Saturday, December 4, 2010

REVIEW: Carolyn Enz Hack at Vermont Supreme Court in Montpelier

By Theodore A. Hoppe

Art can be as exciting as young love when first viewed. What is fresh and new holds a mystery that needs to be understood. But appreciators of art can be as fickle as Romeo, pining over Rosaline one minute, until his eyes behold Juliet in the next. Art is the means of evoking deep emotional responses within us, and Carolyn Enz Hack's current exhibition, More Shocking Art, which opened back in November at the gallery-space in the Vermont Supreme Court, creates both of these effects. One easily falls in love with a painting until the next one is viewed. But there is also the desire to have a more lasting relationship to them. Either way, there is much to love about these paintings.

"This exhibition contains representational paintings, but the subjects are just excuses for me to experiment with what I learned from the last painting," Hack says. Evidence of her process is demonstrated in six large paintings that use a water lily theme. Pond Ripple, from 2009, uses a shimmering impressionistic interpretation of pond lilies, and the reflected sky and clouds on water. Beginning in the lower left corner of the painting, a large yellow-green lily pad echos across the canvas, repeating the shape that become less and less defined. The vibrating shape dissolves upward toward the right corner of the painting and into a space where white and light blue of reflected sky alternates with the water elements. Clearly, Pond Ripple lays down the ground work for the newly completed series of water lily paintings, Fabricated Landscape #s 1- 4. These paintings are beautifully developed, more representational and richer in many ways. These four paintings share the same motif, but vary in their composition and balance. The pond water is blue-black, murky and dark, providing the perfect tension for the a brightly lighted reflections on the surface. The focus is on the broad thick circular lily pads that float on the canvas. Some lily pads are rendered in tender green colors, but most are bathed in a white light. A scratching technique etches out the veins of the broad leaves, creating attractive details. The bright reflections of the sky and clouds, and a surrounding landscape of trees cut the paintings in half, making a rich interplay of dark pond and light blue sky that dance together on the water’s surface.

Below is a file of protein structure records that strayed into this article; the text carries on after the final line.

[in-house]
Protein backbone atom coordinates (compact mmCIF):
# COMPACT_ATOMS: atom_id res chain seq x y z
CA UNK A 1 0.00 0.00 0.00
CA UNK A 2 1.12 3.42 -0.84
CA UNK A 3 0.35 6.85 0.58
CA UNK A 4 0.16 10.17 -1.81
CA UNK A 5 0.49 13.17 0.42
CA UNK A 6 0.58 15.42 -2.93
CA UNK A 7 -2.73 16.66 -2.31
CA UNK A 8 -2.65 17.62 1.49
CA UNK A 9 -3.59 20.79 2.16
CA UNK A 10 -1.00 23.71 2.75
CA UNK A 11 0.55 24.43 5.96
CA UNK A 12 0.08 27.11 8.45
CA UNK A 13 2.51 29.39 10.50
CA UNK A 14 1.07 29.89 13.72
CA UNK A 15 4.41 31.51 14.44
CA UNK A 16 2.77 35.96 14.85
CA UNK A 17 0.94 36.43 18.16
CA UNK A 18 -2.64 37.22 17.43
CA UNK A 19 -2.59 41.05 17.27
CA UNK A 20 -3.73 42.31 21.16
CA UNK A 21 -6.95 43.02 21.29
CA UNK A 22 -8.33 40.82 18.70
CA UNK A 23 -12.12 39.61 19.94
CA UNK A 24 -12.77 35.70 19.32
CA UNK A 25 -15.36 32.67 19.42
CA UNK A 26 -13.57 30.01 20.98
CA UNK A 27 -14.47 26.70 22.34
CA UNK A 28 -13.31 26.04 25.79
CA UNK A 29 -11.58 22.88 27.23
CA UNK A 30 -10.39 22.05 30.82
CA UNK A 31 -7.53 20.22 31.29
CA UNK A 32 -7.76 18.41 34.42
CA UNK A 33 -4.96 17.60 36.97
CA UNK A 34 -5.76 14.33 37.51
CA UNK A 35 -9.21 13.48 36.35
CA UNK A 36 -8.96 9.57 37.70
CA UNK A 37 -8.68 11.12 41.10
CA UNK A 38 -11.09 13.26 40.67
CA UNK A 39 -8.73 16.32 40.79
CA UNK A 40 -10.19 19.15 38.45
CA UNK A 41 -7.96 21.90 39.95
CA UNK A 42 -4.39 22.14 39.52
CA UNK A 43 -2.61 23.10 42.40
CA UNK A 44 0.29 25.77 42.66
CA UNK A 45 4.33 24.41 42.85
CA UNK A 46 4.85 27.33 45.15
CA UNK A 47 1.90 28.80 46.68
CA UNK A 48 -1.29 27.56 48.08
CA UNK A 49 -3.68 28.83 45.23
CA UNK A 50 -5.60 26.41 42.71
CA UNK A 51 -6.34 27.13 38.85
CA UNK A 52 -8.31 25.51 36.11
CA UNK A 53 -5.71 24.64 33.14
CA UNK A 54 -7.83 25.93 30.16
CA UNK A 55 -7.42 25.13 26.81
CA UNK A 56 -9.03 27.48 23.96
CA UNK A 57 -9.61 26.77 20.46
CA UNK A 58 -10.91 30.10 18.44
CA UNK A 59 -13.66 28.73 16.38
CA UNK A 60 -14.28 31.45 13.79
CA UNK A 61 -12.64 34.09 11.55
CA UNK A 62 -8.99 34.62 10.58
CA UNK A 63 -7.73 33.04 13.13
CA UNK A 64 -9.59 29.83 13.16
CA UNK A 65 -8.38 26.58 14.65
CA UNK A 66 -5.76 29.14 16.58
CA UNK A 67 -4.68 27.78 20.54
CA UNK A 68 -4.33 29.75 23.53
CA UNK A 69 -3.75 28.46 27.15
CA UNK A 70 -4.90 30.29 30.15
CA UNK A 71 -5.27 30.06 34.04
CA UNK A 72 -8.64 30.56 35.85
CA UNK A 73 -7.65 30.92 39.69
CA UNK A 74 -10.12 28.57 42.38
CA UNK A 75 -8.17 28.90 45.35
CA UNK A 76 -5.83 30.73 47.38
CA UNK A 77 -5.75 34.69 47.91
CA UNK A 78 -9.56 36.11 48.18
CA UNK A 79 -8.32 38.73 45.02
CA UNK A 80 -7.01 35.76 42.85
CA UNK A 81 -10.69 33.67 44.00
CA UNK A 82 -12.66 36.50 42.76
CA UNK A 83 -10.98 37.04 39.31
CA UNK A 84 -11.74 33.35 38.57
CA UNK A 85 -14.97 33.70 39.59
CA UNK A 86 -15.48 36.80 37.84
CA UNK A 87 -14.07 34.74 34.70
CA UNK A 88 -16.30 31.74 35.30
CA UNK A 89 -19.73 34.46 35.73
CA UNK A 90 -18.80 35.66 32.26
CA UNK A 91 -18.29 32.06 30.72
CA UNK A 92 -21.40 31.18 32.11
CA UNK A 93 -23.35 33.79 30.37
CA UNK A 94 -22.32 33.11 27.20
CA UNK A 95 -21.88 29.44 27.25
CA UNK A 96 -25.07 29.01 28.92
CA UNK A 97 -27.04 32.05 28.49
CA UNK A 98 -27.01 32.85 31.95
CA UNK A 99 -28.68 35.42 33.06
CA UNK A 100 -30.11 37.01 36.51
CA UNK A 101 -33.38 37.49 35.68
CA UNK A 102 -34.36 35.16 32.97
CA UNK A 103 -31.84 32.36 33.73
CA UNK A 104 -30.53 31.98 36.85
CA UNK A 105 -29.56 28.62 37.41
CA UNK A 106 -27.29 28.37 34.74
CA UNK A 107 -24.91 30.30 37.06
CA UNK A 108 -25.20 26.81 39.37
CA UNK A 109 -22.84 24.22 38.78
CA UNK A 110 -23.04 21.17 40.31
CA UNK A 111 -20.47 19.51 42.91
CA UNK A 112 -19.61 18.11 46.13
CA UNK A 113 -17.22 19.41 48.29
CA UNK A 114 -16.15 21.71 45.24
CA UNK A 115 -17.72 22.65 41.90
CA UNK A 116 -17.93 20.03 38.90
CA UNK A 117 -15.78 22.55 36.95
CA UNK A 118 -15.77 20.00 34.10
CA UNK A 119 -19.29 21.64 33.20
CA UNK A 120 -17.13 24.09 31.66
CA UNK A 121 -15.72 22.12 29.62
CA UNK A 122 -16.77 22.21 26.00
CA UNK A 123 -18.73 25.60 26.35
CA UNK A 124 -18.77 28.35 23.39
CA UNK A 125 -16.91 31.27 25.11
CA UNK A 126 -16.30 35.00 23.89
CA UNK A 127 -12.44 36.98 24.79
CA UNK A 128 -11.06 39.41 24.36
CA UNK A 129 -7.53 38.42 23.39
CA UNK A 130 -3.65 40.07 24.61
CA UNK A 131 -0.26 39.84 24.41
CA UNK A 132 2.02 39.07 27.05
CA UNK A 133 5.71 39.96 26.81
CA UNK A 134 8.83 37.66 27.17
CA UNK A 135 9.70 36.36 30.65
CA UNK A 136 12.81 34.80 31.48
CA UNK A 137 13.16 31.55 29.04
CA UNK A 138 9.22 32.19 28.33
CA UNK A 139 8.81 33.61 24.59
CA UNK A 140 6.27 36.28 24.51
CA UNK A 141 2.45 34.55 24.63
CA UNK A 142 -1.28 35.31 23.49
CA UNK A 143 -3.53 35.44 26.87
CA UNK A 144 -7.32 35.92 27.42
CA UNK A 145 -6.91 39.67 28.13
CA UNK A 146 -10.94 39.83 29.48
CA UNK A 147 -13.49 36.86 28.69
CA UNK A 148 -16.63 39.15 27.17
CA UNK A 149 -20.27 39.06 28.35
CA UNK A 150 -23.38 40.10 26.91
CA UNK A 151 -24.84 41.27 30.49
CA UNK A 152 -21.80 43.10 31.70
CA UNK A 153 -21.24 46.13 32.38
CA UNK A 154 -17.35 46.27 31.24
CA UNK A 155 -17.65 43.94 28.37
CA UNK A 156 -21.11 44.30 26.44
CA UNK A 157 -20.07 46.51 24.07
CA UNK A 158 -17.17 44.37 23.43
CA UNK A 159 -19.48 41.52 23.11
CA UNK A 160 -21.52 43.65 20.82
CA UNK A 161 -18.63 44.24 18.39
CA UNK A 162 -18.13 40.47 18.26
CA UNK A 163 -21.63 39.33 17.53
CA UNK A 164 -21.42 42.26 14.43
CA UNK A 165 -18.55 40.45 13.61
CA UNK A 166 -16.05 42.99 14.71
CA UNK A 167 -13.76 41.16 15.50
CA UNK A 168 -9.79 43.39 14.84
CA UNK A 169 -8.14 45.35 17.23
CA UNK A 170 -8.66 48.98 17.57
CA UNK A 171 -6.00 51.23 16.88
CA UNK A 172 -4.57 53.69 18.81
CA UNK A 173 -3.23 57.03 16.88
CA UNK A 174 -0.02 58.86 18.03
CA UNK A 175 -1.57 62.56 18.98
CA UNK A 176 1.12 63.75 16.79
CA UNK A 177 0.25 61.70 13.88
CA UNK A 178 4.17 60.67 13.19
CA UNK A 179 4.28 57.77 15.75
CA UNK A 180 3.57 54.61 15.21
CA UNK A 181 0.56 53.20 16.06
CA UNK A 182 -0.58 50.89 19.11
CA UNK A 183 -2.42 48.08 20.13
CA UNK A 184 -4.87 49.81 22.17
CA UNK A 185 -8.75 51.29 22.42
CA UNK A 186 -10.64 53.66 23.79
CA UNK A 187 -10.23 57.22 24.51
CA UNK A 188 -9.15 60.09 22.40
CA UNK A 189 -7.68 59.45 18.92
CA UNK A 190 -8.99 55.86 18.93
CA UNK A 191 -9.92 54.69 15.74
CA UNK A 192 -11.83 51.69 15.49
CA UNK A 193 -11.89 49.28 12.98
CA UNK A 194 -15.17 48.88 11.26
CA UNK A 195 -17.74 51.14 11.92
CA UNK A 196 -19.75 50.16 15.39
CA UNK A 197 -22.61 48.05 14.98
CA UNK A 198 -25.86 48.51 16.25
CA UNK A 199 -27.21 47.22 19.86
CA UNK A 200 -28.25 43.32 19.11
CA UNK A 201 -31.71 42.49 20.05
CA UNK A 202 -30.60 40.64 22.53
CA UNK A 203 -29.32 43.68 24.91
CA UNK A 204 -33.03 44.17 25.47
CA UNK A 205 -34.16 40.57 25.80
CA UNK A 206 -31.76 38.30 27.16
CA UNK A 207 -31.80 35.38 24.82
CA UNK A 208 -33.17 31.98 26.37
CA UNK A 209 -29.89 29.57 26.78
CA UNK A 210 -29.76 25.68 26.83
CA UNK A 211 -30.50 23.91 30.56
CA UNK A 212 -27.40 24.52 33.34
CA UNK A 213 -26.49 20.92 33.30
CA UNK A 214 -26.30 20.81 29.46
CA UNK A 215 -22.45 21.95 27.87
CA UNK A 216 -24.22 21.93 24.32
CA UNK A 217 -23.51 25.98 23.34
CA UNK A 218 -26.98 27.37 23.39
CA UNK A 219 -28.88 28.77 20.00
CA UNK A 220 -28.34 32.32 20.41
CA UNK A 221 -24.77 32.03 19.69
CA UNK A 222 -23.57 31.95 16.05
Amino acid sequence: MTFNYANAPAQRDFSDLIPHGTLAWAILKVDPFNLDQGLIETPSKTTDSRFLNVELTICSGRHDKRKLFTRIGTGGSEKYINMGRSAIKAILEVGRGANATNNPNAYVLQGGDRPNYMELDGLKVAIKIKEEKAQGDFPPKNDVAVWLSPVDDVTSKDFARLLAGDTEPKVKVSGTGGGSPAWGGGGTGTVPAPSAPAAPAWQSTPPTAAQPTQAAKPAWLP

Carolyn experiments with numerous techniques, but finds ways to integrate them into the work: brick red paint drips and runs in places forming the stems of the pads, in places the paint appears sponged on, thin and watery. There is never a sense that the techniques are a device meant to attract attention, they are in fact only noticeable when examining the paintings up close. Step back and the paintings display their magic. "That's the trick, and we don't really know what makes it happen; especially in two dimensions," said Hack.